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A cite for sore eyes

Poor Jonathan Eisen seems to be a little upset by the recent paper on the Paramecium genome by Linda Sperling and colleagues. You can read his gripe in full on his blog, The Tree of Life, but the gist of it is that he feels that a paper in PLoS Biology, on the related ciliate Tetrahymena, ought to have been cited but wasn’t.

As I say he gripes in full and in detail on his blog but the sentence that caught my eye was his explanation of why he is venting on a blog at all:

I am writing about this in my blog because a blog is where you are supposed to write things these days when you are pissed off.

The simple fact is that after publication there isn’t much opportunity for correcting mis- or incomplete citation. It would need to be a particularly egregious case for a journal to publish a correction of any form. A letter to the journal might get published but it isn’t very likely. Basically aggrieved authors can do little else but grumble to themselves in a darkened corner. Or in Jonathan’s case, a blog.

Soon it could be so different. One of the functions that TOPAZ will be providing, and PLoS ONE will be showcasing, is the ability of readers to place annotations on papers. In this model Jonathan could simply add a little note saying “see also Eisen JA, Coyne RS, Wu M, Wu D, Thiagarajan M, et al. (2006) Macronuclear Genome Sequence of the Ciliate Tetrahymena thermophila, a Model Eukaryote. PLoS Biol 4(9): e286” and that would be that. The link between the manuscripts would be established for all to see and consider.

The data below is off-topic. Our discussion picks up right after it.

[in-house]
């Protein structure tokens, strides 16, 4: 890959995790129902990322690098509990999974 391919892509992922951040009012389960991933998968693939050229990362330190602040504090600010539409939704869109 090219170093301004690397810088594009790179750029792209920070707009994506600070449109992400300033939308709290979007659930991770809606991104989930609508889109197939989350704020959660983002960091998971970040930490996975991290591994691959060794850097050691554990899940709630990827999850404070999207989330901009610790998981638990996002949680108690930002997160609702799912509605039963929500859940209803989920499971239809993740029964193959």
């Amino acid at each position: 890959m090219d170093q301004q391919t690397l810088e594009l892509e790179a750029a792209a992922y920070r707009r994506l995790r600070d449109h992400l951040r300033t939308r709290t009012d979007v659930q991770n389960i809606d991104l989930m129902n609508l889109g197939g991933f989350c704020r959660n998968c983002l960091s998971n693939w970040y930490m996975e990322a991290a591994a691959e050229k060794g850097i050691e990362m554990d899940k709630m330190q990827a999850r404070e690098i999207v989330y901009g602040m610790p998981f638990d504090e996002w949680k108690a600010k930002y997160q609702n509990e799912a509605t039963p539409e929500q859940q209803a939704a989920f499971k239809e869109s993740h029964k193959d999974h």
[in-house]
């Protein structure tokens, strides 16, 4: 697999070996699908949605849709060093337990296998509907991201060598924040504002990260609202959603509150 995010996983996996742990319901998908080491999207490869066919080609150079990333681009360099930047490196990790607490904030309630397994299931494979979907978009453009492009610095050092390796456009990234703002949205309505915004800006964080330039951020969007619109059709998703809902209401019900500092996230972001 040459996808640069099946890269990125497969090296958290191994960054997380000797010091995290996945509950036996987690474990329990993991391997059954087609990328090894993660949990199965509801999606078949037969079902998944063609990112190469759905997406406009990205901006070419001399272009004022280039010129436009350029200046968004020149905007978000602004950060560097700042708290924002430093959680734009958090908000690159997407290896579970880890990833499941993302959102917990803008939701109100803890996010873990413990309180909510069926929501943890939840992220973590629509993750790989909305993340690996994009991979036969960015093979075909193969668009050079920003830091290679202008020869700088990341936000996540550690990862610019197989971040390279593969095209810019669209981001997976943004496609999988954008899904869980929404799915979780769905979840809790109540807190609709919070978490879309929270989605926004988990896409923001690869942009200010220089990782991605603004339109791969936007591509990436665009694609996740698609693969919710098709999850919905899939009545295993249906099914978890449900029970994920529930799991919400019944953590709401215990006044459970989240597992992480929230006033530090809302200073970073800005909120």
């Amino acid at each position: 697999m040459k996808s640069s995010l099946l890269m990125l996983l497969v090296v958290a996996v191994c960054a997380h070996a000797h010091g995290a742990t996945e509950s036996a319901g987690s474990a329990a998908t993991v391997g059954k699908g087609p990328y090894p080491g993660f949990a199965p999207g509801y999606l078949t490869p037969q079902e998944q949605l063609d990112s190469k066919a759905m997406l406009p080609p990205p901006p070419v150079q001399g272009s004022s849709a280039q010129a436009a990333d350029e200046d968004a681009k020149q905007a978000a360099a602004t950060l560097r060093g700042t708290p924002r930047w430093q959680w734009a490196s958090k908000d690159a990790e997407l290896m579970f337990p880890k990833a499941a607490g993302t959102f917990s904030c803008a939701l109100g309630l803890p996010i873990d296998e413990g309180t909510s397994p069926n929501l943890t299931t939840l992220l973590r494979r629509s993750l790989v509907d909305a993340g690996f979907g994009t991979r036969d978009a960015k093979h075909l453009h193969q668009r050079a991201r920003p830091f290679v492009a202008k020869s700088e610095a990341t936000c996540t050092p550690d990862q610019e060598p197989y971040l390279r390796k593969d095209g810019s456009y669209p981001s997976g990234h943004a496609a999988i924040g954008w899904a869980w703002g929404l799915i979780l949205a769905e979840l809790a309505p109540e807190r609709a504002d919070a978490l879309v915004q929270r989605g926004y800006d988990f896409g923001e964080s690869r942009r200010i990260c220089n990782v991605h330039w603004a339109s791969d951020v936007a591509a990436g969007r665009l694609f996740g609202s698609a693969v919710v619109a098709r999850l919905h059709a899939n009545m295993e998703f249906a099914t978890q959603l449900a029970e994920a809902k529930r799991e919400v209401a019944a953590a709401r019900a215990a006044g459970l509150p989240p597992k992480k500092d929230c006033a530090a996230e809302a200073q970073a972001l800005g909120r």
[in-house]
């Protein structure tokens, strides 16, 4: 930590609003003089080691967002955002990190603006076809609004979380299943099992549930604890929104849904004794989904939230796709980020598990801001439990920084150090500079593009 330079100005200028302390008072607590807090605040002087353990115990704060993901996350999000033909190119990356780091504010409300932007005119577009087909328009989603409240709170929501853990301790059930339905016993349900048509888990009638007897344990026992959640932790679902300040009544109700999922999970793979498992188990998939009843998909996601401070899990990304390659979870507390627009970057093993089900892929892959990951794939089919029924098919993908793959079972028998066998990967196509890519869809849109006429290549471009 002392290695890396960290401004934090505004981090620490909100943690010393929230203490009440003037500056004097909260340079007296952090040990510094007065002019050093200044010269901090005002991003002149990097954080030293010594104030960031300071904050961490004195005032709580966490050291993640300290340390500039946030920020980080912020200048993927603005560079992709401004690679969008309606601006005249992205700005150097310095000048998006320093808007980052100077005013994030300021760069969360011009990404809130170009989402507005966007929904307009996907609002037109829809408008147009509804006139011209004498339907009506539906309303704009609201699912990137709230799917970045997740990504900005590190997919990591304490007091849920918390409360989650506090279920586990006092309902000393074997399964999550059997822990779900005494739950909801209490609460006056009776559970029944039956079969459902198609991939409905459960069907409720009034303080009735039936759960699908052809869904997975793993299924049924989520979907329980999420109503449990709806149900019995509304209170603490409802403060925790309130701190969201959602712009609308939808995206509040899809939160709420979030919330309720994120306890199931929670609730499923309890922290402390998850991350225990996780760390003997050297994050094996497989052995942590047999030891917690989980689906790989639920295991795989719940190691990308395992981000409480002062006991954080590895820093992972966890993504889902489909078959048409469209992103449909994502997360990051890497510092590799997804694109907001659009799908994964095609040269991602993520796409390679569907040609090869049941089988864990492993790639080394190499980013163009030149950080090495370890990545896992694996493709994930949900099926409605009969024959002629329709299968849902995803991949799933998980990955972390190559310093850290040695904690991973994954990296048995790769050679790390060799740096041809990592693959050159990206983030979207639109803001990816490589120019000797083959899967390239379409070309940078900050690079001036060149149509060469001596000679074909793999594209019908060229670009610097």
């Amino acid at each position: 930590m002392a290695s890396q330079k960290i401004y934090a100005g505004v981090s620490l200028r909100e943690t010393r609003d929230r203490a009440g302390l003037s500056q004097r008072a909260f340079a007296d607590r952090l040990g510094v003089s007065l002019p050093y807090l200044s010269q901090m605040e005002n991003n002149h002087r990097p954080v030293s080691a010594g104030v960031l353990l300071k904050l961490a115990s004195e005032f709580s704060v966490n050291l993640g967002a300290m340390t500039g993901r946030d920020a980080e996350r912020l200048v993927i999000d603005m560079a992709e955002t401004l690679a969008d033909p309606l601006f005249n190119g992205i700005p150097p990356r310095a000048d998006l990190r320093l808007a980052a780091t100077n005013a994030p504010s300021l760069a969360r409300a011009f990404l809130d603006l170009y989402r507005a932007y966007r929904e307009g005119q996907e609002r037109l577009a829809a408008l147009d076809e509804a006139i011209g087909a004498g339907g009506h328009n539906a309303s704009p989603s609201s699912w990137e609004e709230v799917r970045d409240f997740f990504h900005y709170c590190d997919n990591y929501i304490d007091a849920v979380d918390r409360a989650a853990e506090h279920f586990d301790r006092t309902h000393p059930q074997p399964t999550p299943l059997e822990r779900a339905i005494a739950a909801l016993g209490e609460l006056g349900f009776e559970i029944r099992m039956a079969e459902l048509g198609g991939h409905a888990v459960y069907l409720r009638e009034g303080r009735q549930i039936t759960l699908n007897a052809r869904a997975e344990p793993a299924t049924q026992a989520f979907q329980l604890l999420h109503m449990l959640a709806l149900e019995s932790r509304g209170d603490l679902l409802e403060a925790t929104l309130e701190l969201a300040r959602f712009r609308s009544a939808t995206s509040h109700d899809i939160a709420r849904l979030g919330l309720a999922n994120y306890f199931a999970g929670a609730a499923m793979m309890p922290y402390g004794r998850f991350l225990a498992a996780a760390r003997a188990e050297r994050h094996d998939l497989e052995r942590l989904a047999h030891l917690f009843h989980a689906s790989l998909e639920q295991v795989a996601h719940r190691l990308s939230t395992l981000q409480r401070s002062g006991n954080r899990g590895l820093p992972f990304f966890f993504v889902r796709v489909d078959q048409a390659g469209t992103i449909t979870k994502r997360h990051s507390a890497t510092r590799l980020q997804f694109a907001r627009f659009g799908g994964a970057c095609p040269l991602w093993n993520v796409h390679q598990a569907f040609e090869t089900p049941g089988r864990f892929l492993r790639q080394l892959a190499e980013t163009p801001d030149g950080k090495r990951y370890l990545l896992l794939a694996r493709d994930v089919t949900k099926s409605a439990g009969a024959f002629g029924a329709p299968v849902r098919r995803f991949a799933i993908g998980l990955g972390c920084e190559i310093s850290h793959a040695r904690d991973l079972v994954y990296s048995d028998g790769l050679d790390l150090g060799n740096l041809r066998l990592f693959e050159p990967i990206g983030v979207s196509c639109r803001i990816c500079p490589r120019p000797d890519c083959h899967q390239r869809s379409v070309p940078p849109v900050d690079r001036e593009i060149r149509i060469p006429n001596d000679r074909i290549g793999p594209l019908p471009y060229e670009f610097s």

Much less angst all round.

p.s. Jonathan has the coolest licence plate going:

  1. I was directed to this site but unfortunately none of the links to Jon’s blog are functioning. I don’t want to interrupt your PLoS One self-promotion with a note of reality, but it’s not the most responsible thing to discourage authors from directing their complaint to the journal that published the paper. He should write to the journal (didn’t you used to work there? maybe you can kindly give him the right person’s email address) and at least that way the authors of the original paper would be informed of their mistake. And then he can still write about it on his blog.

  2. I’m sorry that the links aren’t working for you. I can’t see anything wrong with them and they work for me but just in case: Jonathan’s blog is at http://phylogenomics.blogspot.com/index.html.

    Also I didn’t mean to suggest that researchers shouldn’t be contacting journals directly if they think there are problems with a paper they have published. They absolutely should. It is really important that discussions of a paper should be easily found from the original paper. What I meant to suggest was that the current systems for doing so are too slow and unresponsive to successfully drive scientific advance.

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